Pace, with a dash of Lynn
THE new scenario for Australian white-ball success has to include 150km/h bowling bookends able to be deployed at maximum effort – and at least a 20-ball burst of Lynnsanity.
So it proved at the MCG last night, as Australia booked their spot in the Twenty20 triseries final with a seven-wicket victory over England.
The Australians remained unbeaten in this series and are now assured of a spot in the February 21 final in Auckland after having downed England by five wickets in Hobart and beating New Zealand in the series opener.
The rejuvenated Aussies have proven an irresistible force in the past eight days.
But the momentum gathered on the back of a formula of speed with the ball and brute force with the bat depends on the ongoing fitness of slingshot slugger Chris Lynn, Mitchell Starc, when the schedule allows him to play, and the best bolt of lightning to wear a green and gold uniform in 12 months – big Billy Stanlake.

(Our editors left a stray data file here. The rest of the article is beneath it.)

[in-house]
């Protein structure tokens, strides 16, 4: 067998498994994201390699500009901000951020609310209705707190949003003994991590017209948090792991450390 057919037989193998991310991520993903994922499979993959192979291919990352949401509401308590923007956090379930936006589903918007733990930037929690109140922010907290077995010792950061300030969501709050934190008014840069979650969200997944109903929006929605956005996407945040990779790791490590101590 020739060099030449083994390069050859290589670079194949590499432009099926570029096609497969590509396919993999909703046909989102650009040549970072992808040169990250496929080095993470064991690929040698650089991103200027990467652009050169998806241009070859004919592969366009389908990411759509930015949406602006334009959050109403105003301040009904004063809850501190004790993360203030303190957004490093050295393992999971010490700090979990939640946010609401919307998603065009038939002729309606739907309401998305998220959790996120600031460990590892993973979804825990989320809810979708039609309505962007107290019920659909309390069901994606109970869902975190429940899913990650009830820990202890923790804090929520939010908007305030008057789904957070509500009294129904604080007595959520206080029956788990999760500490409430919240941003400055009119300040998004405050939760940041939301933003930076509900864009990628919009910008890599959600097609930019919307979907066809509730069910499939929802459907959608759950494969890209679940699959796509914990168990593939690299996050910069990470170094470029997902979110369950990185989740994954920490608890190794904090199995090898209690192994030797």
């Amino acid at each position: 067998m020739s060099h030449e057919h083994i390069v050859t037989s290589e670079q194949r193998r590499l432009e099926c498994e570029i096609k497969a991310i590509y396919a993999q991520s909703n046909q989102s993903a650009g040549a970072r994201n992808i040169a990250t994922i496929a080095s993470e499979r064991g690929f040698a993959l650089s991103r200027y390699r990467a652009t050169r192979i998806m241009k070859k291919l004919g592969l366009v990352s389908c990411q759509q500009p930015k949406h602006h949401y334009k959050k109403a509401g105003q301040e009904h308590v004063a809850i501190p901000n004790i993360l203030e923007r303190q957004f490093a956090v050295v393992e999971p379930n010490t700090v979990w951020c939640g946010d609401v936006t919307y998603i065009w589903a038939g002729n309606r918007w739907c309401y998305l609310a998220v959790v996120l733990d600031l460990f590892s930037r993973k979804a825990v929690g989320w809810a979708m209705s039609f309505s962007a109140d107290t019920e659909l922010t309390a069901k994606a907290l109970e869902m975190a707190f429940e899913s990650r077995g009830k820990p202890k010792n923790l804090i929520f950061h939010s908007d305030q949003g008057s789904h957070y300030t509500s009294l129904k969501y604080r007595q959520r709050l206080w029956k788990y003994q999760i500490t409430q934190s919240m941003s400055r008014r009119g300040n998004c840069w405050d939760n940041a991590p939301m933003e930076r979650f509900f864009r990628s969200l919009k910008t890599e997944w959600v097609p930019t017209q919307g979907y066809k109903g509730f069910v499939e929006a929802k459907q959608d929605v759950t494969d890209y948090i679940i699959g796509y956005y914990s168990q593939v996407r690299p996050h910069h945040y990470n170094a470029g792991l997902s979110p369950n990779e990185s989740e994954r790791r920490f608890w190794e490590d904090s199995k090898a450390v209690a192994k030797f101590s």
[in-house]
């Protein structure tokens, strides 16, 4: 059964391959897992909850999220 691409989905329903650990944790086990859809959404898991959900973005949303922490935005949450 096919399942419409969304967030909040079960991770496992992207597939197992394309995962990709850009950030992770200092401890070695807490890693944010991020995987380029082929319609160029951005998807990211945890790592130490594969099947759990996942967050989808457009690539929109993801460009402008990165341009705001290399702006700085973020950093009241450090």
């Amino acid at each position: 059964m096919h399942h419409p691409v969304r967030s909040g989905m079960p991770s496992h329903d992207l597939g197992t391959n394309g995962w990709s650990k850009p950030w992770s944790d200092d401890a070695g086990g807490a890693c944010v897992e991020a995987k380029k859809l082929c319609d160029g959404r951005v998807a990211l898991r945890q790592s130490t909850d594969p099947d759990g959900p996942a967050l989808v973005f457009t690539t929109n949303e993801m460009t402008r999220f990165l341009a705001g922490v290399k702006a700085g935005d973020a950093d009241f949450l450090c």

Stick thin and tall as a tree, Stanlake is 204cm of manna from bowling heaven for national selectors who have seen speed machines James Pattinson and Nathan Coulter-Nile fall victim to the injury curse.
On a sultry night, Stanlake sent the radar into rarely seen areas at the MCG, breaking the England resistance before Lynn (31 off 19 balls) smashed four fours and two sixes in a seat- rattling early assault which made short work of the chase.
But first there was big Billy, who before the sun set had the ball talking and the English batsman baulking.
Three balls in a row in his first over Stanlake was through English left-hander Dawid Malan before he could get his bat down.
Stanlake’s opening over built from a base of 146km/h then topping out at 149.7, with a wicket as well, courtesy of a brilliant Aaron Finch catch.
His 2-28, and some seriously good fielding, helped the home team keep the bullocking English bats to just 7-137.
Lynn first, then D’Arcy Short (36 not out) and Glenn Maxwell ( 39 off 26) helped gobble up the mediocre target in a six-filled send-off – Australia clubbing seven to England’s one.
Beyond the blistering speed of Stanlake and the control of medium-pace marksman Andrew Tye, Australia seem to have landed on the magic recipe for short-form success.
IN THE SWING: Chris Lynn hits out during Australia’s sevenwicket win over England last night. Picture: Getty Images